NO EVENT in athletics holds quite the same mystic or iconic status as the marathon.
The very first marathon commemorated the run of Pheidippides, who ran from a battlefield near Marathon in Greece to Athens in 490BC to announce the defeat of the Persians before promptly collapsing and dying.
Around 2,500 years later the idea of recreating a long-distance test was revived by Baron Pierre de Coubertin – the founder of the Modern Olympics.
Keen to retain the spirit of Pheidippides, a 40km marathon was held at the first Modern Games in Athens in 1896 as Greek water-carrier Spyridon Louis struck gold in a time of 2:58:50 to launch the marathon phenomenon.
The inaugural marathon proved so popular that one year later the Boston Marathon – the oldest annual marathon – was created.
Yet it was perhaps the marathon race at the 1908 London Olympics, which most significantly defined the marathon we know today.
The length of the 1908 London Marathon – from Windsor Castle to the White City Stadium – was initially fixed at 26 miles.
But, a late request from The Queen to move the start back to the East Lawn of Windsor Castle, from where the race could be seen by the royal children in their nursery, added a further 385 yards (352 metres) and so the official marathon distance was born.
The 1908 Olympic marathon is also remembered as one of the most iconic in history.
Italian Dorando Pietri entered the stadium first only to collapse near the finish.
He was helped over the finish line by a British official, but disqualified for achieving assistance.
The gold was awarded to American runner-up Johnny Hayes.
However, such was the public’s outpouring of sympathy for Pietri that he was awarded a special medal from the Queen.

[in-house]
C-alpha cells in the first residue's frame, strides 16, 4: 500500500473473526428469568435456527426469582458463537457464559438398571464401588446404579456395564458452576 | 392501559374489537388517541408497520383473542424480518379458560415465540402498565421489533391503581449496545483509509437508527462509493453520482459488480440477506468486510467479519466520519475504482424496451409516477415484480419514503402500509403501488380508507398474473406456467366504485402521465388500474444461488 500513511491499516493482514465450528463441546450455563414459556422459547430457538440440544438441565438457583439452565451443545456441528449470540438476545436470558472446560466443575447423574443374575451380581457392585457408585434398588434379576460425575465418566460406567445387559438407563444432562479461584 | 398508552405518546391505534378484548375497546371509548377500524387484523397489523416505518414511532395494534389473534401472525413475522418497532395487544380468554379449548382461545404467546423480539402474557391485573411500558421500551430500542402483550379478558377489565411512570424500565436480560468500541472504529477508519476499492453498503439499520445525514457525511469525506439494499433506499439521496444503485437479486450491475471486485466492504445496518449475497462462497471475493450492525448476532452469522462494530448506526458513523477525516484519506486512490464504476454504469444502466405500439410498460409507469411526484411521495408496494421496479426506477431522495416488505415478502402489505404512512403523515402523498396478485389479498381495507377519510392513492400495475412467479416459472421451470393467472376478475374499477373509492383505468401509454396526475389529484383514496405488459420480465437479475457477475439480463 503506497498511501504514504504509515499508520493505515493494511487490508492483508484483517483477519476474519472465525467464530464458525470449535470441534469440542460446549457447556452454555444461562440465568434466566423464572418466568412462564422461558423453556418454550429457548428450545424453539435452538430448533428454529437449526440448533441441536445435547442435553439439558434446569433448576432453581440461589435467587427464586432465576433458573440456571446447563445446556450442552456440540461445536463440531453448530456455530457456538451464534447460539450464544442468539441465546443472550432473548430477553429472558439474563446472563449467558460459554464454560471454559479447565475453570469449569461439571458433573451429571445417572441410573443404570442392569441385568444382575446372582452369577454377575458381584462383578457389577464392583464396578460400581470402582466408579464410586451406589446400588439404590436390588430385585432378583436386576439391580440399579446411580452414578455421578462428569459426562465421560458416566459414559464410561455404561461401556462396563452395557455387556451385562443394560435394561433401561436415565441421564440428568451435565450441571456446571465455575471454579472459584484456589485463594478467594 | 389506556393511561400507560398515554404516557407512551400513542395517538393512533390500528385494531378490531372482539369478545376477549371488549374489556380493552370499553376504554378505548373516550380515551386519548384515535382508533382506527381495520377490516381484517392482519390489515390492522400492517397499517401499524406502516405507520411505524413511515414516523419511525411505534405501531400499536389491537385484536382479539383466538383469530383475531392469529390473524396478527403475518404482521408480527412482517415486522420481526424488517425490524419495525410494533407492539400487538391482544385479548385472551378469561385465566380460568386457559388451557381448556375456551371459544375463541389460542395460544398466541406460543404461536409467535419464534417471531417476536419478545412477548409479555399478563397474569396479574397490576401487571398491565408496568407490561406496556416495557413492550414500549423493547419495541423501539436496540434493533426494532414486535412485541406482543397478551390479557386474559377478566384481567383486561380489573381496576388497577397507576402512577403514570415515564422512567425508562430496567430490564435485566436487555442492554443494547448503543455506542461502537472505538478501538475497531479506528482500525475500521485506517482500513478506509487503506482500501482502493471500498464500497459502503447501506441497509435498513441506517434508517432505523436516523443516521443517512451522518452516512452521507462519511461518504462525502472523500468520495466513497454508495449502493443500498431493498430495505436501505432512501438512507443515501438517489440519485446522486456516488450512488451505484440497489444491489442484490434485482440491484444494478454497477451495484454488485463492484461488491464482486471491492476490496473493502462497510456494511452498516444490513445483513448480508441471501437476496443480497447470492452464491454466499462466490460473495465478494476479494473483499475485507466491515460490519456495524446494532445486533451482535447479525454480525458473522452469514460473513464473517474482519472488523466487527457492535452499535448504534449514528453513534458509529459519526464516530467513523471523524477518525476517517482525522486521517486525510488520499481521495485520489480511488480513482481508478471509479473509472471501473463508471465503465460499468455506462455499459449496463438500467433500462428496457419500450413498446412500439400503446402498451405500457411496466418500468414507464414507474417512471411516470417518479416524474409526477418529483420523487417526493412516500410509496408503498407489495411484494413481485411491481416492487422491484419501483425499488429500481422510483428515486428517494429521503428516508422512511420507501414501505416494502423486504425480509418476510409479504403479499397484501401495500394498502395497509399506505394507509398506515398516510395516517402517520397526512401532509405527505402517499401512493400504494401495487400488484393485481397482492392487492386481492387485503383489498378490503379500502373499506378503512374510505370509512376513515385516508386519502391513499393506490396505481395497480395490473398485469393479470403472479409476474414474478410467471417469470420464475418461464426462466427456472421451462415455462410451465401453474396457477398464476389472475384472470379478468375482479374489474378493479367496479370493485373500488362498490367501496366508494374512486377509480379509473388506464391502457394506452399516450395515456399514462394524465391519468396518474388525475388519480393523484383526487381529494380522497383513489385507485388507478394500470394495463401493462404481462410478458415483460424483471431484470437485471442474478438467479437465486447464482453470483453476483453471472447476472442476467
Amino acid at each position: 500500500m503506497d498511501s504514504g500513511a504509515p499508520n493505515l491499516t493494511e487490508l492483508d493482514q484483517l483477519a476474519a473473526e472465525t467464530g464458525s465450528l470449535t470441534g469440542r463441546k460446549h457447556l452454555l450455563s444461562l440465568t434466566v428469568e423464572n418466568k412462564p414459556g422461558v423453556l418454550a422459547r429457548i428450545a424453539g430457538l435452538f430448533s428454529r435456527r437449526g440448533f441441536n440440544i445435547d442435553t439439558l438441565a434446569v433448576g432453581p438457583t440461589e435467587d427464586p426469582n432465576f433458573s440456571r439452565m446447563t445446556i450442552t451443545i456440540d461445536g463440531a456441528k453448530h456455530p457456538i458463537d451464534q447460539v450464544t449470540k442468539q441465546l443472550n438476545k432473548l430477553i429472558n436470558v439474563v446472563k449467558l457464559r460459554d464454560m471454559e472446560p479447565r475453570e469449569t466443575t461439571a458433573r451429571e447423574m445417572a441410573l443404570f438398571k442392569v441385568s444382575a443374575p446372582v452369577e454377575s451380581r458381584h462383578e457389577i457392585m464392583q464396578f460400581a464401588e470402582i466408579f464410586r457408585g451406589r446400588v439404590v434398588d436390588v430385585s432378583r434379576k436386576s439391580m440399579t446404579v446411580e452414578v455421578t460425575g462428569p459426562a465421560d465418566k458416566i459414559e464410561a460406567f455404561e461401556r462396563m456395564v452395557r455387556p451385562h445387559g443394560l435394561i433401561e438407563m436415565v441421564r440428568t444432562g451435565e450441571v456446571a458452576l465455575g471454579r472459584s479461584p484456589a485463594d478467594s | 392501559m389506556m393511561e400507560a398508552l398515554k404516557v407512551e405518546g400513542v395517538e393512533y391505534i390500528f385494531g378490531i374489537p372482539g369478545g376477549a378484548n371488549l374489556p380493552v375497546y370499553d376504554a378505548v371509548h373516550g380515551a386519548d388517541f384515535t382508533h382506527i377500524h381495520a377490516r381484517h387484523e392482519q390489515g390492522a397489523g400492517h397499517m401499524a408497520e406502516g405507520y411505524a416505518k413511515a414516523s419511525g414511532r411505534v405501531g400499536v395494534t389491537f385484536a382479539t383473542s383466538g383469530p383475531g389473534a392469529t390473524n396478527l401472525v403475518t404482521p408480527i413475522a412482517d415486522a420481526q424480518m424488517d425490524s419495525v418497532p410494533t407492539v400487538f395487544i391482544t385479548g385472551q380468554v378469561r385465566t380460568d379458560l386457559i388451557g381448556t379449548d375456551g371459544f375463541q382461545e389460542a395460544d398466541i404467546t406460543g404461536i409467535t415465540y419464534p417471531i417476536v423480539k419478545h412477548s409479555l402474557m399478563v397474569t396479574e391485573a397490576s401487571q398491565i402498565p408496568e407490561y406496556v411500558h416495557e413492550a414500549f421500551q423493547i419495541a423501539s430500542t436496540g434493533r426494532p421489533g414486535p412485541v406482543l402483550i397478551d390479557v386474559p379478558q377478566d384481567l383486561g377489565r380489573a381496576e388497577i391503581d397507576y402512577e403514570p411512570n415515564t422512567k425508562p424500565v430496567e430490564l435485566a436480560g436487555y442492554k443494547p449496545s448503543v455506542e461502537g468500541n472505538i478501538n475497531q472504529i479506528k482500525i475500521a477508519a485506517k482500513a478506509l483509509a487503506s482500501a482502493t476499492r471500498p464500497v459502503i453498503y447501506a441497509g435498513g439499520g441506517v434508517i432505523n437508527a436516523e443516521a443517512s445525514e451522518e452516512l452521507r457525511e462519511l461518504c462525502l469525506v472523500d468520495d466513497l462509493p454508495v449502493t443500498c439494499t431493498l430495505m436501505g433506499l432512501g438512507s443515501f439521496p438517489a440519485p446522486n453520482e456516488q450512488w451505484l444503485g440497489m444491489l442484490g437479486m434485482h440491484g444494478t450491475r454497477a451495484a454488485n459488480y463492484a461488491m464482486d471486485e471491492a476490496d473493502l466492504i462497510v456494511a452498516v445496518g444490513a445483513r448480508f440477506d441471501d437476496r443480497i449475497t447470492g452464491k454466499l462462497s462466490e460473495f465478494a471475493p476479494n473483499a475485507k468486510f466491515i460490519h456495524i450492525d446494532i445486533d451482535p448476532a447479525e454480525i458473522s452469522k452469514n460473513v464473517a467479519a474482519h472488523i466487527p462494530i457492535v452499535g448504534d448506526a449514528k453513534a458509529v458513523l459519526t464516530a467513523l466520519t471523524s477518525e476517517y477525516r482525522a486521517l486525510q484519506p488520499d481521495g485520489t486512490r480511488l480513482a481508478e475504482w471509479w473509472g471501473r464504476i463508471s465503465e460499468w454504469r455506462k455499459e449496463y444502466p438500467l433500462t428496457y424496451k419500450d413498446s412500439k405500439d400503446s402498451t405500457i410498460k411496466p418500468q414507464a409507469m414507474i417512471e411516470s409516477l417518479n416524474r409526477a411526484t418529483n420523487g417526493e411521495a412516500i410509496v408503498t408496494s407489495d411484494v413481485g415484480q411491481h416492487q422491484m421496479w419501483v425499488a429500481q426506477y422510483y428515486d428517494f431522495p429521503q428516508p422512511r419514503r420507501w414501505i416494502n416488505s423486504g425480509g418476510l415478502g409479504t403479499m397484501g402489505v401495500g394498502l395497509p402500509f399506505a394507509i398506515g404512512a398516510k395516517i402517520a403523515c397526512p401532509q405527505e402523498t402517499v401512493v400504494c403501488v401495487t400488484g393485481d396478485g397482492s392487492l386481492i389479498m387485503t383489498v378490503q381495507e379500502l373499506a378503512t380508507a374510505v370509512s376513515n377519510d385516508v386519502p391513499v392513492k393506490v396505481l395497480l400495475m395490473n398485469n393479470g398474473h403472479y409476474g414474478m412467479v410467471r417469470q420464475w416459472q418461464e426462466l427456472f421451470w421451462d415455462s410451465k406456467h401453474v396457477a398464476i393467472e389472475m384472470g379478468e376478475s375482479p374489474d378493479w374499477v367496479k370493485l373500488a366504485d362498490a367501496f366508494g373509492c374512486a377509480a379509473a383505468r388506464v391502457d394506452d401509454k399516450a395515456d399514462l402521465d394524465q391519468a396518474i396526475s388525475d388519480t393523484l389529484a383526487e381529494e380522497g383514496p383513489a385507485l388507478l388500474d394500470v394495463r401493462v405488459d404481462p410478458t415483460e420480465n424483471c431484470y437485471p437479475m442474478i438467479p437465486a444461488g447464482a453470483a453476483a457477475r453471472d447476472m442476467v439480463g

NO ONE should underestimate just what it will take for Eliud Kipchoge to run 26 miles and 385 yards in 1:59:59.
Anyone, who has ever run a marathon, knows that.
British journalist Ed Caesar said that included professional athletes.
“Geoffrey Mutai’s prayer at the start line was not to win the race, but to finish it,” he said.
The body of a marathoner is believed to be burning so much fuel that it becomes a furnace on the move. Nothing but your own body will sustain you and there’s no charging station.
But that doesn’t stop the hordes of ordinary people who are drawn to test themselves to the limit every year by running a marathon alongside the world’s elite.
And every year the world’s best have been getting faster.
In 1988 Ethiopian Belayneh Densamo set a world record by running the Rotterdam marathon in 2:06:50.
Today Eliud holds the record as the fastest marathon runner, having completed the Berlin marathon in 2:01:39.
In his book, Two Hours: The Quest to Run the Impossible Marathon, Ed describes the sub-two hour marathon as ‘running’s Everest’.
“It is a feat once seen as impossible for the human body, but now we can glimpse the mountain top,” he wrote.
He believes it will require an exceptional feat of speed, mental strength and endurance.
“The pioneer will have to endure more, live braver, plan better, and be luckier than his forbearers,” he said. “So who is he?”
The team behind the INEOS 1:59 Challenge believe ‘he’ is Eliud Kipchoge. A 34-year-old Kenyan farmer who started running on a dirt track at 16.
And it’s with good reason. For Eliud believes he can do it too.
Tim Noakes, a retired South African professor who has run more than 70 marathons and ultra-marathons, said studies had shown that the brain controlled the muscles and the mind would be the greatest hurdle to breaking the two-hour barrier.
“You have to convince the brain it is possible‚” he said.
Eliud – and the team around him – have already cleared that hurdle.
“I have visualised it,” said Eliud. “I have put it in my heart and my mind that I will break the two-hour barrier.”
Today he will put Professor Noakes’ theory to the test of a lifetime.